Film Review – The New Mutants (2020)

Let’s not dwell too much on The New Mutants’ tortuous journey to cinema screens.  Suffice to say its eventual arrival this week comes after four scheduled release dates – one admittedly delayed by the current pandemic – plus multiple re-shoots and characters that have come and gone.  All since it was made back in 2017.

Three years can be a long time in the movies and it really shows in this X-Men offshoot from self-confessed fan of the franchise, Josh Boone.  Five teenagers with special powers find themselves in a secret institution where they’re told they’ll be cured of the dangers that go with their unique abilities.  The most recent arrival, Danielle Moonstar (Blu Hunt), has a particular talent that disrupts everything, revealing that the institution isn’t all it seems to be and that they’re being held captive. Inevitably, the group find themselves having to pool their unique resources to discover who’s trying to destroy them.

So Five Get Superpowers, right?  Not really.  More like Five Get Stuck In A Teenage Horror Movie because, for all their powers and Marvel heritage, that’s exactly what we’ve got.  If you didn’t know that this was part of the X-Men series – apart from the Marvel branding before the opening – you could miss the passing references.  There aren’t many.  And we’re given little or no indication of who the teenagers become as their powers mature. Sam Guthrie (Stranger Things’ Charlie Heaton), aka Cannonball can fly at jet speeds, Rahne Sinclair (Maisie Williams) transforms into werewolf Wolfsbane, complete with impressive manicure, Roberto da Costa (Henry Zaga) is Sunspot who channels solar power and sets himself on fire, and the farcically named Illyana Rasputin (Anya Taylor-Joy) becomes Magik who, let’s say, has a seriously impressive right hook.  Danielle will eventually become Mirage and her powers, while impressive, are all-too familiar, playing on everybody’s worst fears.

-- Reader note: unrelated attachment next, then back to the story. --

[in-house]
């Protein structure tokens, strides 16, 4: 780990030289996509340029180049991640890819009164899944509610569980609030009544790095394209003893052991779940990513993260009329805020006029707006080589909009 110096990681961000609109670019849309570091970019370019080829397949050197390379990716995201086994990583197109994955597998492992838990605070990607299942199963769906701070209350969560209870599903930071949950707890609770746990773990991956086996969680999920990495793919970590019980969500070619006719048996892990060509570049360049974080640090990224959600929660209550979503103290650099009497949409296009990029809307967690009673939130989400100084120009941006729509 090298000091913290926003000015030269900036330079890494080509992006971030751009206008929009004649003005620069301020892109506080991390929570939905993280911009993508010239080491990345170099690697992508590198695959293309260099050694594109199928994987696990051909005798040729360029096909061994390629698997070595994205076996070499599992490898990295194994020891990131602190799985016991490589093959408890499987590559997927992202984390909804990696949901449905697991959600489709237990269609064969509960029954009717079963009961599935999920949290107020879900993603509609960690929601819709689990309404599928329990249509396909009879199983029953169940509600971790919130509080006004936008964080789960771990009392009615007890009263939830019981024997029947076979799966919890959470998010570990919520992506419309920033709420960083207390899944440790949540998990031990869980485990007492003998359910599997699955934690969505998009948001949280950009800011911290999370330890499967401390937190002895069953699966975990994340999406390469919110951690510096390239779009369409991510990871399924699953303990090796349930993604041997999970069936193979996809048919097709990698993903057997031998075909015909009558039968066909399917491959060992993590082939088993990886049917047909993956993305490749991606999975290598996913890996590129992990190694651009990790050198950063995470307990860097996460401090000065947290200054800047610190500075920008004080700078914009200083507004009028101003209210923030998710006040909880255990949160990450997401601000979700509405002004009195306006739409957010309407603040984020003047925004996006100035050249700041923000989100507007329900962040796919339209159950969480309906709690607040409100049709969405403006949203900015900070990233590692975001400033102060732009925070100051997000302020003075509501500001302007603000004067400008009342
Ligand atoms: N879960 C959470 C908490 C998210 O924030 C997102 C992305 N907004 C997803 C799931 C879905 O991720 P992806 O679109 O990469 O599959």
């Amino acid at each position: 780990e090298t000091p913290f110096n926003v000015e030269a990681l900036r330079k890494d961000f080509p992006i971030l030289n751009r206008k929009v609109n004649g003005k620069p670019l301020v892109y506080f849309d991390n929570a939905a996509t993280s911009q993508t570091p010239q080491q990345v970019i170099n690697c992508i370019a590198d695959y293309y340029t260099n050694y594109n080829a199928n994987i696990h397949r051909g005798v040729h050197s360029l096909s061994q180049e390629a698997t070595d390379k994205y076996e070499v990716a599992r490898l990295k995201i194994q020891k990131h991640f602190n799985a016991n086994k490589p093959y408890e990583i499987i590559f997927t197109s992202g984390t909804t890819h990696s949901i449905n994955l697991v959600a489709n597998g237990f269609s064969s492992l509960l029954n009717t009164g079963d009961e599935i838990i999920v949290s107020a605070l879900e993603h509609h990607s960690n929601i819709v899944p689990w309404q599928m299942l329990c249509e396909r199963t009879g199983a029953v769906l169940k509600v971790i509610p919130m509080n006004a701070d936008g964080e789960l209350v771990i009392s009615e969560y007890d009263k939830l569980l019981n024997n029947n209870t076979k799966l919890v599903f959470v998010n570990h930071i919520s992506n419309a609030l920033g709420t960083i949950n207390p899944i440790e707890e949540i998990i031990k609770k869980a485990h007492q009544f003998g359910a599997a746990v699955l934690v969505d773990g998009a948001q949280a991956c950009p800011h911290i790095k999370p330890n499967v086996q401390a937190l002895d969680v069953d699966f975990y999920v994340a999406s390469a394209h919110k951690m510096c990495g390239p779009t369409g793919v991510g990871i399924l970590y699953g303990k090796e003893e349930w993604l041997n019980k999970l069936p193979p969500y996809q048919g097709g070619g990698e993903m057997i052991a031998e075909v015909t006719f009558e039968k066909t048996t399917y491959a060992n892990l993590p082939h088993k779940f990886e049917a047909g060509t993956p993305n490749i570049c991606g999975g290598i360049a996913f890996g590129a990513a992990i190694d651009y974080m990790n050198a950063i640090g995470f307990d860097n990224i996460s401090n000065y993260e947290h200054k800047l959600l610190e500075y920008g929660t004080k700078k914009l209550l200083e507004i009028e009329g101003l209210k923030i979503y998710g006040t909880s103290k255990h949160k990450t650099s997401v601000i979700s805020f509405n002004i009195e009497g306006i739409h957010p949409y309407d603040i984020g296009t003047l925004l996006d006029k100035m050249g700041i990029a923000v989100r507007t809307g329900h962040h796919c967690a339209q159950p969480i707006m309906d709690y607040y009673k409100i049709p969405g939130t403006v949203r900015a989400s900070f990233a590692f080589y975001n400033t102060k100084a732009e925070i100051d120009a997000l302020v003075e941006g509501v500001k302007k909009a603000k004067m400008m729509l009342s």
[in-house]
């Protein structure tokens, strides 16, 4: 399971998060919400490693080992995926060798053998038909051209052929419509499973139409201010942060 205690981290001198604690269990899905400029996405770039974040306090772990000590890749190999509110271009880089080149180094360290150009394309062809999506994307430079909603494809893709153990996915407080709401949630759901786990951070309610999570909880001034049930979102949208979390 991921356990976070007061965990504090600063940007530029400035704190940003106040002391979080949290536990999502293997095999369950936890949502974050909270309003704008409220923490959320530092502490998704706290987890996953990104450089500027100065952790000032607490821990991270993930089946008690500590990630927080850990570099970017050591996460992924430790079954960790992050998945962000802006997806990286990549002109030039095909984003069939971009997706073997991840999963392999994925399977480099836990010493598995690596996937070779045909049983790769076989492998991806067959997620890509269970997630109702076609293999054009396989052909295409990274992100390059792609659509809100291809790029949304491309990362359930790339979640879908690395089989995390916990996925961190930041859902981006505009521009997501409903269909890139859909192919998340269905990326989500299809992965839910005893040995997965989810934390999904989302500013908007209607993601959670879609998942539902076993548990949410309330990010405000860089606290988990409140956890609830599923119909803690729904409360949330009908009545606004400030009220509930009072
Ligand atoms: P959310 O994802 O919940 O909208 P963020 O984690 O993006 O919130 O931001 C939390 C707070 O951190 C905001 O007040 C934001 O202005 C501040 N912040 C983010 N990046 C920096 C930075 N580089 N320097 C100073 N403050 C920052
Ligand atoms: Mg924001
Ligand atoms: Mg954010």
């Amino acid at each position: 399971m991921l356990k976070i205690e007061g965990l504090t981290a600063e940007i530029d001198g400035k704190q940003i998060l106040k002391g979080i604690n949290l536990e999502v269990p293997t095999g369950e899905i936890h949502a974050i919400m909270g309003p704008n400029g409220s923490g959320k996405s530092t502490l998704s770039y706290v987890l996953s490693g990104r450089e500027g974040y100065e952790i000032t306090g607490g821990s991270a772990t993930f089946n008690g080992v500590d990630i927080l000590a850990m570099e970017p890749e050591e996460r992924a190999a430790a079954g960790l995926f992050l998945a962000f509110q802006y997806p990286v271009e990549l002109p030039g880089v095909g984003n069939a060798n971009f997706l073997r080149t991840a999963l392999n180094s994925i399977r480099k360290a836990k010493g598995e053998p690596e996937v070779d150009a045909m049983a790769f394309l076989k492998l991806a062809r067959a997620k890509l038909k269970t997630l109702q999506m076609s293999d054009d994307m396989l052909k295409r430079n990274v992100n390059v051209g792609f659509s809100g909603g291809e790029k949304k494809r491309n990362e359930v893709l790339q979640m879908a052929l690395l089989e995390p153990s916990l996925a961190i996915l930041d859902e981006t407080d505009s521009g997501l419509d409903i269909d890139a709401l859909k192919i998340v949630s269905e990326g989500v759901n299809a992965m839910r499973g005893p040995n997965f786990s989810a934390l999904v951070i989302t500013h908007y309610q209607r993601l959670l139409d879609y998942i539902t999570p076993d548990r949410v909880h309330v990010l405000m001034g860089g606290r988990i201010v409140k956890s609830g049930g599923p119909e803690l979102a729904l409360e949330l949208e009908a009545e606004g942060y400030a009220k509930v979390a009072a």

So we’ve seen it all before and this is neither super or powerful, more of a teenage horror B-movie in the Stephen King mould.  Except that in the past three years we’ve seen plenty of his work on the big screen – Doctor Sleep, Pet Sematary and both parts of It among them – and they’ve all been better than this.  We’re entitled to expect a frisson of fear at the very least when a film’s described as a horror but here the villains are more laughable than scary – the lumbering creatures wearing smiley masks are especially risible.  And the special effects are workmanlike but, for today’s audiences, they now look little more than bog standard.

No advance screenings were held for the press, leading to the assumption that Disney simply wanted to get this one out of the way. If that’s the case, you can’t blame them.  For all the time, budget and talent lavished on The New Mutants, it’s a pedestrian offering, with little in the way of thrills or scares, one that instead of giving the X-Men a new direction after the disappointment of Dark Phoenix, simply brings it grinding to a halt.

★★


Thriller, Horror, Superhero | Cert: 15 | Walt Disney Studios | 4 September 2020 | Dir. Josh Boone | Maisie Williams, Anya Taylor-Joy, Charlie Heaton, Blu Hunt, Henry Zaga, Alice Braga.

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